Southern Oregon University students, already facing an uphill battle against college debt, got a little break in the waning days of the Legislature. Tuition was set to increase 12 percent but an additional infusion of funds made it possible for SOU to drop that to 9 percent.
In a letter Thursday to students and faculty, SOU President Linda Schott broke the “relatively” good news, adding, “Certainly, this year’s tuition increase remains extremely painful for all of us. It amounts to an additional $13.63 per credit hour for SOU students who are Oregon residents, and similar increases for non-residents.”
Schott said the school will get the least state funding of Oregon’s regional or technical universities, on a per-student basis.
This is because SOU, since it's near the California border, gets the most out-of-state students of any public university, and they pay considerably more, said Joe Mosley, director of community and media relations.
For a 15 credit full load, this hike adds $205 per term, $613 a year and $2,453 for a four-year degree. The original 12 percent hike would have added $18.17 per credit hour.
“I certainly recognize that a 9 percent tuition increase is a difficult burden for our students,” said Schott, “and one that in most other years would be hard for any of us to digest. But we built our budget for the coming year based on the likelihood of a state higher education budget that was $100 million short of the break-even level, adjusted for rising payroll and retirement costs that are beyond our control.
“That would have required the 12 percent tuition increase at SOU, given our lean operations and inability to make additional cuts without damaging the integrity of our academic and student support programs.”
Legislators infused the higher education system with an additional $70 million in its final days.
The allocation of the whole budget among the seven schools is the work of the SOU Board of Trustees and the state’s Higher Education Coordinating Commission.
In her message, Schott said the SOU Athletics Department “won a reprieve” when the Legislature renewed Sports Action Lottery funding, which was stopped in 2005 when lawmakers shifted funding for college sports to the lottery’s general fund. Governor Kate Brown did not include the funding in her initial budget recommendation, but the Legislature restored it late in the session.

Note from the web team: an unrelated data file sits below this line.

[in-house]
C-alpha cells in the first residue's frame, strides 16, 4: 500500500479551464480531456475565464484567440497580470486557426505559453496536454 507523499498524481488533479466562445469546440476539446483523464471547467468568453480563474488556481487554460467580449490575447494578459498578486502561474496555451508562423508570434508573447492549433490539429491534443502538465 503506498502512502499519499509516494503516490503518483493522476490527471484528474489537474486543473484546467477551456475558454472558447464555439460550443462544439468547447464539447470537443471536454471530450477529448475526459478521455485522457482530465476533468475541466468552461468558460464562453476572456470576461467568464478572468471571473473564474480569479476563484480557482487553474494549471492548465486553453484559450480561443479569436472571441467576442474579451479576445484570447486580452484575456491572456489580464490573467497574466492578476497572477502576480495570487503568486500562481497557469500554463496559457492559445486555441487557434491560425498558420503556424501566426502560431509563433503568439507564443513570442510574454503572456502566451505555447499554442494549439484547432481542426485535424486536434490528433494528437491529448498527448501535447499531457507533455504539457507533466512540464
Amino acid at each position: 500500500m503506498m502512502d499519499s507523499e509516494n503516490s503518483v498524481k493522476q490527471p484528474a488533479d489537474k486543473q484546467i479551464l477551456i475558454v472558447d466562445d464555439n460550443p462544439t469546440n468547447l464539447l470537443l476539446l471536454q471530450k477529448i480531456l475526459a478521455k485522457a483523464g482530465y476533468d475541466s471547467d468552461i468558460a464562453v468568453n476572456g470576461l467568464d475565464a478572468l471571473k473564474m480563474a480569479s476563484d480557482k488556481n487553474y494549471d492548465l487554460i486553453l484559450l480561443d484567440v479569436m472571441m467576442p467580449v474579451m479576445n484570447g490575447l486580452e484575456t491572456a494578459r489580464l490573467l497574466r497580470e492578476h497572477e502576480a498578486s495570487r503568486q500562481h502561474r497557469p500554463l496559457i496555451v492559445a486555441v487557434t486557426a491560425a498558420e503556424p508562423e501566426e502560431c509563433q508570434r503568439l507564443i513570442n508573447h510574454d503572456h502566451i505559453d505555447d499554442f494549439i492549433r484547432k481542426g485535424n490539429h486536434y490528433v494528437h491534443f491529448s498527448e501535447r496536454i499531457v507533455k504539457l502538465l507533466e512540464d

SOU will get $500,000, with $360,000 earmarked for team travel. Some $100,000 will support institutional scholarships.
The Legislature also provided $6.1 million in bonding for renovation of the aging Central Hall. The funds will pay for seismic upgrades; an upgrade to heating, venting and air conditioning systems; some modernization; and strengthening of the sagging foundation. The floors now slope on north-south axis, said Mosley.
It will also pay for reconfiguring the space left when Jefferson Public Radio moves to a new annex on the Theater Arts building, and reconfigure some large lecture spaces into “collaborative learning environments,” with tables, instead of “a lecture spot in front of rows of seats.”
SOU has recovered $609,000 of the $1.9 million stolen by “an imposter” in the spring when a construction project payment was diverted from its intended recipient. The recovered funds were left in the thief’s bank account. Working with the FBI, the school is exploring several channels to retrieve the rest of the money, which was transferred to the illicit account by posing as a contractor needing to be paid off on the athletic complex re-do. Insurance is expected to pay for some of the loss, said Mosley.
The loss won’t affect the project, students or staff programs and, said Schott, the school “is “absolutely committed to determining how our processes can be strengthened so that SOU is never again” a victim of such a scam.
— John Darling is an Ashland freelance writer. Reach him at email@example.com.